Legislation not the same everywhere

The results are promising, but the use of insect protein is not common around the world and current legislation hinders its inclusion in food producing animals in some parts of the world. At the moment, the use of insect meal in animal feed is prohibited in Europe, whereas the purified fat from the larvae is already allowed in animal diets. Insect is still a prohibited protein due to different feed safety and quality regulations such as TSE. But there is another strong restraint: the regulation covering the substrate on which insects can be reared. The International Platform of Insects for Food and Feed (IPIFF) is asking for the revision of the EU feed legislation in order to allow insect products reared on 100% vegetable substrates to be used as sources of proteins for aquaculture, poultry and pigs. Some believe that legislation will be amended in 2015, but this is still not confirmed. In Malaysia, Entofood is able to use its products for trials. From this country, where the production facilities are based, the company is also allowed to send the insect products to several countries for trials. The agreement for defatted insect meal and insect oil for local use is in process and will be allowed before the end of 2015.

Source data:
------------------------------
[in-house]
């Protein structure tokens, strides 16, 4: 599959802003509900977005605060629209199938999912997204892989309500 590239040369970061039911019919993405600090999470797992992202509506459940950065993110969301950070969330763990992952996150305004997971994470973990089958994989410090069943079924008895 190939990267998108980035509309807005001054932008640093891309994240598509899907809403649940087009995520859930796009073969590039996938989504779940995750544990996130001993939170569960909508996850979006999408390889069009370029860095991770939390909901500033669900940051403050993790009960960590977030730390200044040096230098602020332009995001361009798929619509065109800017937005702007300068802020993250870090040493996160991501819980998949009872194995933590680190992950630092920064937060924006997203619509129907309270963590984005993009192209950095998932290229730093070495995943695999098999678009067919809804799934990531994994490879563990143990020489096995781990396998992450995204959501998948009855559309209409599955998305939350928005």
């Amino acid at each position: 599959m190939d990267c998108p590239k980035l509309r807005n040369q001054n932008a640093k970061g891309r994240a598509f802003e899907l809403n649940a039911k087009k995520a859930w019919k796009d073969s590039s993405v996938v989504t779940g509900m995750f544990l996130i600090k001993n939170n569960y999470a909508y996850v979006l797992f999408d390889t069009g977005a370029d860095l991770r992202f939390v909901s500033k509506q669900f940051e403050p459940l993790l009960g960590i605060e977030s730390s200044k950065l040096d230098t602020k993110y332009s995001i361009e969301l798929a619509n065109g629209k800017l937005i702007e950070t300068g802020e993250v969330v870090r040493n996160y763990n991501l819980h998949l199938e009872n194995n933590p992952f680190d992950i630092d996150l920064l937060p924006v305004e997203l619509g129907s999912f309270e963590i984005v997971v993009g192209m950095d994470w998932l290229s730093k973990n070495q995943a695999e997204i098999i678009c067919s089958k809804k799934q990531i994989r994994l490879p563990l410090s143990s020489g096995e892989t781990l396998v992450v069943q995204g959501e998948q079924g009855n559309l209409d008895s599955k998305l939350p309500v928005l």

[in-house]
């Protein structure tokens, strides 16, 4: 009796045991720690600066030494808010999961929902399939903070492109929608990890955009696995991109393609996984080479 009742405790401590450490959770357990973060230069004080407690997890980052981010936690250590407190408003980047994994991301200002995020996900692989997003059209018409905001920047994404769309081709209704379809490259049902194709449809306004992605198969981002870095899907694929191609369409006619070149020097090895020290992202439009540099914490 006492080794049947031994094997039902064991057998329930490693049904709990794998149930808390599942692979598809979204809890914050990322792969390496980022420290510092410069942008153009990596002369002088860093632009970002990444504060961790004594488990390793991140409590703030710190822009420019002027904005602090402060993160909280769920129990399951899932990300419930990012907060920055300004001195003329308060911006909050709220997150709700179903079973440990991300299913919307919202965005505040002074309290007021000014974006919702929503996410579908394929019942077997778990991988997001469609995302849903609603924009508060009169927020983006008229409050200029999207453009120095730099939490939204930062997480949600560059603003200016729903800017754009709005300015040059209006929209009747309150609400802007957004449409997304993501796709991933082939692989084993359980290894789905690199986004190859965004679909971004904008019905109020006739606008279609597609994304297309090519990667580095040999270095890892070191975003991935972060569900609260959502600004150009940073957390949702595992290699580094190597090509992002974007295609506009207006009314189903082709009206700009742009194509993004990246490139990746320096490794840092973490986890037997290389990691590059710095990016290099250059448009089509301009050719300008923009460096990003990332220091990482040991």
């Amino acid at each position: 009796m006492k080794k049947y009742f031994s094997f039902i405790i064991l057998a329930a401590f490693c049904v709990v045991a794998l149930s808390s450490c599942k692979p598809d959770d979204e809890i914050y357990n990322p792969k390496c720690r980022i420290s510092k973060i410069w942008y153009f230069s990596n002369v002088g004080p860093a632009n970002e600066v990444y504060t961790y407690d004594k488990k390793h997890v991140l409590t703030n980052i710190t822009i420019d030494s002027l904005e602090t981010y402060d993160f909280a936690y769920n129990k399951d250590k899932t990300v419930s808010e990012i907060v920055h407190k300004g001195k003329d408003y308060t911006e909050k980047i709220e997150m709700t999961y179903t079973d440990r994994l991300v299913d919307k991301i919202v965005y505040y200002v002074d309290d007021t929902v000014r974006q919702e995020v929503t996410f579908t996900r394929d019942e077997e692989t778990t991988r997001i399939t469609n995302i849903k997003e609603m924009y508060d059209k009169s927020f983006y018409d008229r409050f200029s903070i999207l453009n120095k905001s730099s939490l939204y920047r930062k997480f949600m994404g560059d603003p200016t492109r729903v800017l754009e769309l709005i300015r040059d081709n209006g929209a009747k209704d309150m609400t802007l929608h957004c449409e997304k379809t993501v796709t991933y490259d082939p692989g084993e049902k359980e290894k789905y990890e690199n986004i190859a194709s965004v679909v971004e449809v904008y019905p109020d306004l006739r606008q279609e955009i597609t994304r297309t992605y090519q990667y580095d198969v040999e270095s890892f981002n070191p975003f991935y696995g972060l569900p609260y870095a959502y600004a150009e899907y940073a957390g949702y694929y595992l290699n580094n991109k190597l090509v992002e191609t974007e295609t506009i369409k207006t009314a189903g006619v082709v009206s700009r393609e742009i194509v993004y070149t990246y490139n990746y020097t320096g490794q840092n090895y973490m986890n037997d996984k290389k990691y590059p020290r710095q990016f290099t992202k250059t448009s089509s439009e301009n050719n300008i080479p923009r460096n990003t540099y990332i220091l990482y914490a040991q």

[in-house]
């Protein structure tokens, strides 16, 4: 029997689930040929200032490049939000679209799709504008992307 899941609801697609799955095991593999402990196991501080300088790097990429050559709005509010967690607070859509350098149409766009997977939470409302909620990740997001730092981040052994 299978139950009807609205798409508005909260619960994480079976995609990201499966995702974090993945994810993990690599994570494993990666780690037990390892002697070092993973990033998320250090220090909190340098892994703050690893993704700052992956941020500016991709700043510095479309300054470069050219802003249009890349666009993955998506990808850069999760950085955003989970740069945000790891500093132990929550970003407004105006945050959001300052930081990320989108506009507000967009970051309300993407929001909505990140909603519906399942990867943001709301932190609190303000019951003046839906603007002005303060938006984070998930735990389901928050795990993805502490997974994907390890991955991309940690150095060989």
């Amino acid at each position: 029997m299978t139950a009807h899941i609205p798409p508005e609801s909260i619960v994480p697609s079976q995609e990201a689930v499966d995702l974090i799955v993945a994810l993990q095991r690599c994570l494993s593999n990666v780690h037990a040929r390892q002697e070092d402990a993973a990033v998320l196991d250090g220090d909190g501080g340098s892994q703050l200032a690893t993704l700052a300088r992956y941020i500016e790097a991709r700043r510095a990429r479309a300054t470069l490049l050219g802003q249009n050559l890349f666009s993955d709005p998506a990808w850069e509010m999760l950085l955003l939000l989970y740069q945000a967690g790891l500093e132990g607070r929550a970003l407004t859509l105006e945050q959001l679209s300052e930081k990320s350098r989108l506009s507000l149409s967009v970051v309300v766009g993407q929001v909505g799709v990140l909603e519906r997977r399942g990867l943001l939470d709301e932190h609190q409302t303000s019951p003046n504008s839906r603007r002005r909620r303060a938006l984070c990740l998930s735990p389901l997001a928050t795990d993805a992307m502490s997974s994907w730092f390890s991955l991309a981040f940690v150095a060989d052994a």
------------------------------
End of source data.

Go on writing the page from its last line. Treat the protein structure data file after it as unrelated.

Quality of the products

The feed regulatory framework in Europe and in Asia has already evolved and will continue to evolve in the years ahead. This is needed, as we need to feed a growing world population without jeopardising natural resources. Insect derived ingredients for animal feed can be part of the solution. However, the process needs to develop further and the key elements are the biosecurity and the quality of the substrate on which insects are reared. Insect rearing companies therefore need to pay close attention to traceability and quality control of the raw material supply and hence the quality control of the end products. Entofood traces all the raw materials and carries out routine monitoring. This entails checking the microbiology (E. coli, Salmonella, Enterobacteria) and heavy metals in the larvae.

About Entofood company

The Entofood project was initiated in 2010 in Madagascar. R&D continued in Malaysia to study and optimise zootechnical performances of the Black Soldier Fly, nutritional profiles of the insect-based products and gain acknowledgment in their application in livestock and aquaculture. Since then, Entofood Company manufactures insect-based products (protein and oil) as highly sustainable alternatives for fishmeal substitution. Entofood Company has been awarded with the BioNexus status by the Malaysian Biotechnology Corporation (BiotechCorp) in 2013. The leading team consists of Frédéric Viala, president and COO. During his career he has created several companies and has sharpened his leadership skills and proficiency in various fields: technology and engineering, finance, computer science and logistics. Franck Ducharne, CEO and Biologist, graduated from IEMVT – a veterinary school in Maisons-Alfort (France). He specialised in invertebrate culture, particularly silkworm and shrimp. He has worked in shrimp production as a project development manager in various countries (Guatemala, Madagascar, SE Asia) for more than 16 years.

Emmy Koeleman Freelance editor